There is no recipe for how to handle something like this. It doesn't come with instructions. There's no path laid out. Just because someone else has suffered trauma in their life, they haven't suffered this trauma, or the way this trauma affects your life at this time. We should not compare losing your home to fire to losing your home to a hurricane, a flood, an earthquake a mudslide...or a tornado, even though in all cases the home was lost. Each occurance could be horrible, life changing, traumatic. But they are not the same, and they are not experienced the same way from one person to the next. One is not guaranteed to be easier than the other. One is not guaranteed to be less horrible than the other. They are simply just different, and experienced differently by each person.
When you suffer such a severe, unexpected, sudden trauma like that, there is no right or wrong way on how to work your way through it. What I took away from this speaker, was that you cannot begin to heal until you have accepted the reality of your loss, face and work through the pains and emotions that come with the loss, and adjust to your new environment and life that includes that loss. You never "get over it". It becomes part of who you are and you work towards learning how to carry on with that now being a part of who you are. Some people can come to that on their own. Some people need the help of professionals to get to that frame of mind.
There is no timeframe on that. And it will be different for each person.
She used the analogy of a slinky. Remember that toy? (Everyone loves a slinky!). Imagine the slinky pulled right out, your arms stretched wide. Grief, she said, works like the coils of that slinky. You move forward a bit, then back. Then forward a bit more, then back again, then forward, and back again but not as far...and on and on and on. Throughout the process, something could trigger you and you could end up right back at the beginning. It's not a 12 step process, its not something you just have to "get done".
If you are on the outside looking in, in order to help someone through their trauma, first of all, you need to be patient. It is a well known and proven fact that trauma changes the way a person's brain works, no matter how old they are. You may believe a person is acting inappropriately, but you have no right to judge or presume anything. Concrete help is what's best. Food. Babysitting. Kleenex, laundry, making phone calls, etc. Sometimes all that is needed is your presence so a person knows they aren't physically alone in the world. You cannot "fix" it, so please don't try. Don't say it'll be okay. Don't say time will heal. Don't try to minimize the situation by telling of a worse one. That may all be true, but it won't help the person suffering. It won't help them feel heard, validated, understood.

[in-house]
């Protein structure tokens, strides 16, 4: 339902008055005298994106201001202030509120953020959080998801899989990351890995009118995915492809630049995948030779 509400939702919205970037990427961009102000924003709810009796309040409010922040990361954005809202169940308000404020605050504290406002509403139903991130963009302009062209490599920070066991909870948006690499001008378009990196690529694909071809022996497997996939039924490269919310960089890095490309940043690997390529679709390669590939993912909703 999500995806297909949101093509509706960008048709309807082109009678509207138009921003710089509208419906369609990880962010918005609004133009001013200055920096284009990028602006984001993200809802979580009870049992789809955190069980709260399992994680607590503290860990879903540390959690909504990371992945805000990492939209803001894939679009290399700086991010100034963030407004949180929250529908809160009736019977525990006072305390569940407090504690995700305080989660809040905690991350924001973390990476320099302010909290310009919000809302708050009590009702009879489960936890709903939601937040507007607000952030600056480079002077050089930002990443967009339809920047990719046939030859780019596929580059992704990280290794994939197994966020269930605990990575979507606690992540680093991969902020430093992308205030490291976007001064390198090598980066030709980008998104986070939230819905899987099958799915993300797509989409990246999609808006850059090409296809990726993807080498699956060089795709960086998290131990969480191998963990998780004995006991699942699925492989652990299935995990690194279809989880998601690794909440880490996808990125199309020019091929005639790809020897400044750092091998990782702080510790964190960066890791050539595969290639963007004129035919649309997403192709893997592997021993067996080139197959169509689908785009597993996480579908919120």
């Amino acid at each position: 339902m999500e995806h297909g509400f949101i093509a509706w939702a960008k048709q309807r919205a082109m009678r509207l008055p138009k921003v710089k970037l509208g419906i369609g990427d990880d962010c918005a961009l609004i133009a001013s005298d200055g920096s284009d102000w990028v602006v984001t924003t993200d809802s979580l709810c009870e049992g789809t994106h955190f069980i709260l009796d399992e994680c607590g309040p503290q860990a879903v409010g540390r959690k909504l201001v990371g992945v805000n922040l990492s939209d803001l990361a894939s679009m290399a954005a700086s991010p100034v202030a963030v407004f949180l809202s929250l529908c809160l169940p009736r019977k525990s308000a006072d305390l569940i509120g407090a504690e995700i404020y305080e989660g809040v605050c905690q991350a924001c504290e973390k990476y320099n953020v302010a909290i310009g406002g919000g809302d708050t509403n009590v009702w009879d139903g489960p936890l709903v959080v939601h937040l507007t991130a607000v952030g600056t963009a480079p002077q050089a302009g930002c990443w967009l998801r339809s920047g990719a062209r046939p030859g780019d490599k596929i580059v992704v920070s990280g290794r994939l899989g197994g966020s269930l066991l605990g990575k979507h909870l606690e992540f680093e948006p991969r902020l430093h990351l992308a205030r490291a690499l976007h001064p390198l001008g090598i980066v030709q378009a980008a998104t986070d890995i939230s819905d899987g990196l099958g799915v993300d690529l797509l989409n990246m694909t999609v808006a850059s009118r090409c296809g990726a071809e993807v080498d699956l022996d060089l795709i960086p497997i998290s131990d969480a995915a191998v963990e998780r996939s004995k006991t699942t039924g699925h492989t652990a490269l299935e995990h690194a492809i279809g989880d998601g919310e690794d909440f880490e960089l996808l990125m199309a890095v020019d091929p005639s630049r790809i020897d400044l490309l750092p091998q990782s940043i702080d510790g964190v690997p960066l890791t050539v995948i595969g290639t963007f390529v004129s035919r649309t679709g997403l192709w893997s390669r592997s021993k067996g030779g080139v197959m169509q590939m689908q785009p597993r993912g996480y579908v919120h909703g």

Above all else, please: Listen to understand, not to say something back.
Being at this presentation last Tuesday night did something else for me...it made all those negative comments, the hate, the bullying and targeting I described to you a couple months ago seem so small and insignificant. It helped me to see, and validated for me, that the people who made and are still making those comments really have no idea how I feel or what I think, or they think they do and simply don't care. They are so caught up in their own stuff, in their own beliefs about the situation, in their own...whatever...that all that lashing out at me carries no real weight or validity over me and my life at all. Everyone is entitled to their informed opinion, but what I learned here, from someone who knows this subject on every level possible, drove home to me that my experience this past year has nothing to do with anyone else. This is about my interpretation of what happened in my life and all the judgements, presumptions and accusations others have made about me, and/or my family, are about them and how they feel about what happened, and should have no bearing on how I feel or what I do. Sure, there are people who don't like what I've said or done. Yes, there are people who don't like the way I have handled this, but what else is new? Is there a way I could have pleased everyone? Why would I be obligated to? Everyone reacts differently. So what if I chose to blog my story and make it public and others didn't? That was my way of dealing. Of getting it out of my head. My way is no better or worse than anyone else's - it's just my way.
So, at the end of this PD session, everyone around the room took turns sharing their feedback. The purpose of this session was to discuss supporting a parent who has lost a child in a sudden, unexpected way. Now, I am a mother myself and in no way am I comparing losing a child to losing your home, so please don't twist my words. What we talked about was how people grieve traumatic, sudden, unexpected deaths. I felt like everything she said made sense for what had happened here in Goderich as well. When my turn came, my voice wavered as I admitted I had not lost a parent, or a child, but had survived a traumatic experience and that a lot of what she said hit home with me. I was in tears by the end of the sentence.
Because it did hit home to me. It did speak to me and make sense to me. We suffered a loss. A traumatic loss that we needed to grieve. And until we accept the reality of that loss, face and work through the pain and emotions of it and adjust to our new reality, which includes everything from the new skyline of our neighbourhood, Harbour Park and Benmiller, to the gaping holes on the square to our fear of thunderstorms, we will not be able to move forward. I mean this on both an individual basis, and on a collective community basis.